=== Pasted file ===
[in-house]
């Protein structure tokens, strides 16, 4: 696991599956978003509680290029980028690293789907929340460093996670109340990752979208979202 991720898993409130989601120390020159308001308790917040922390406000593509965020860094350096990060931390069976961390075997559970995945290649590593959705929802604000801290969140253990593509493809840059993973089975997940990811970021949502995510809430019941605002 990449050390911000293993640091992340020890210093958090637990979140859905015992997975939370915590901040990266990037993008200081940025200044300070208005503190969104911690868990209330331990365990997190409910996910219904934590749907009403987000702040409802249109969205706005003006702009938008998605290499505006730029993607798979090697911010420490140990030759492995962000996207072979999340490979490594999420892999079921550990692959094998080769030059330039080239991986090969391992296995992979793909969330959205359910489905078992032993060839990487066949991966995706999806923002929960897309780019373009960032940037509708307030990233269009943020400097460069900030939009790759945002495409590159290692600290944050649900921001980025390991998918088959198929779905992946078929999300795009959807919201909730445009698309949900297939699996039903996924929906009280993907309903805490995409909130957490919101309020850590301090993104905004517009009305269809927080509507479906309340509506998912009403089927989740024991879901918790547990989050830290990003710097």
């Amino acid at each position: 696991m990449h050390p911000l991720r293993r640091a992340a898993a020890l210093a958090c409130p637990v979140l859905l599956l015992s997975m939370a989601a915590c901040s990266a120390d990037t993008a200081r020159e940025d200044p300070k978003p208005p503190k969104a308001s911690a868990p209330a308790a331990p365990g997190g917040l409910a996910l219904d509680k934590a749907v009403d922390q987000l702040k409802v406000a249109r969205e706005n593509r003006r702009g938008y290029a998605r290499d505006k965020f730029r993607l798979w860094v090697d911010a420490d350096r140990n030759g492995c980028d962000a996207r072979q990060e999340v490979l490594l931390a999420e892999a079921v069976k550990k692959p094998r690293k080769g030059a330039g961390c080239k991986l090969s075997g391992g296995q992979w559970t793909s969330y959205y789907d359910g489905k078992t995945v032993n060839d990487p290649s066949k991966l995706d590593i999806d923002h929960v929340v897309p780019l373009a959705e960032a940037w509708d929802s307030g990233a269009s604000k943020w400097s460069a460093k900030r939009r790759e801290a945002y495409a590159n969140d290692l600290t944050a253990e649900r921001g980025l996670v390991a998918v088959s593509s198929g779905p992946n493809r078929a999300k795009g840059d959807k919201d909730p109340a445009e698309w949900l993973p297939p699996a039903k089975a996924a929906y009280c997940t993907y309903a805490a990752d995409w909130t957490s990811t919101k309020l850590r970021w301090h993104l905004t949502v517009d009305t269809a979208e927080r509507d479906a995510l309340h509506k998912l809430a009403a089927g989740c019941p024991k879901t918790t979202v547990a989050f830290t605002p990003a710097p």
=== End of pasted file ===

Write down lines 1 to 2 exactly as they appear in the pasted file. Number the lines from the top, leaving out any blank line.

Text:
[in-house]
């Protein structure tokens, strides 16, 4: 696991599956978003509680290029980028690293789907929340460093996670109340990752979208979202 991720898993409130989601120390020159308001308790917040922390406000593509965020860094350096990060931390069976961390075997559970995945290649590593959705929802604000801290969140253990593509493809840059993973089975997940990811970021949502995510809430019941605002 990449050390911000293993640091992340020890210093958090637990979140859905015992997975939370915590901040990266990037993008200081940025200044300070208005503190969104911690868990209330331990365990997190409910996910219904934590749907009403987000702040409802249109969205706005003006702009938008998605290499505006730029993607798979090697911010420490140990030759492995962000996207072979999340490979490594999420892999079921550990692959094998080769030059330039080239991986090969391992296995992979793909969330959205359910489905078992032993060839990487066949991966995706999806923002929960897309780019373009960032940037509708307030990233269009943020400097460069900030939009790759945002495409590159290692600290944050649900921001980025390991998918088959198929779905992946078929999300795009959807919201909730445009698309949900297939699996039903996924929906009280993907309903805490995409909130957490919101309020850590301090993104905004517009009305269809927080509507479906309340509506998912009403089927989740024991879901918790547990989050830290990003710097």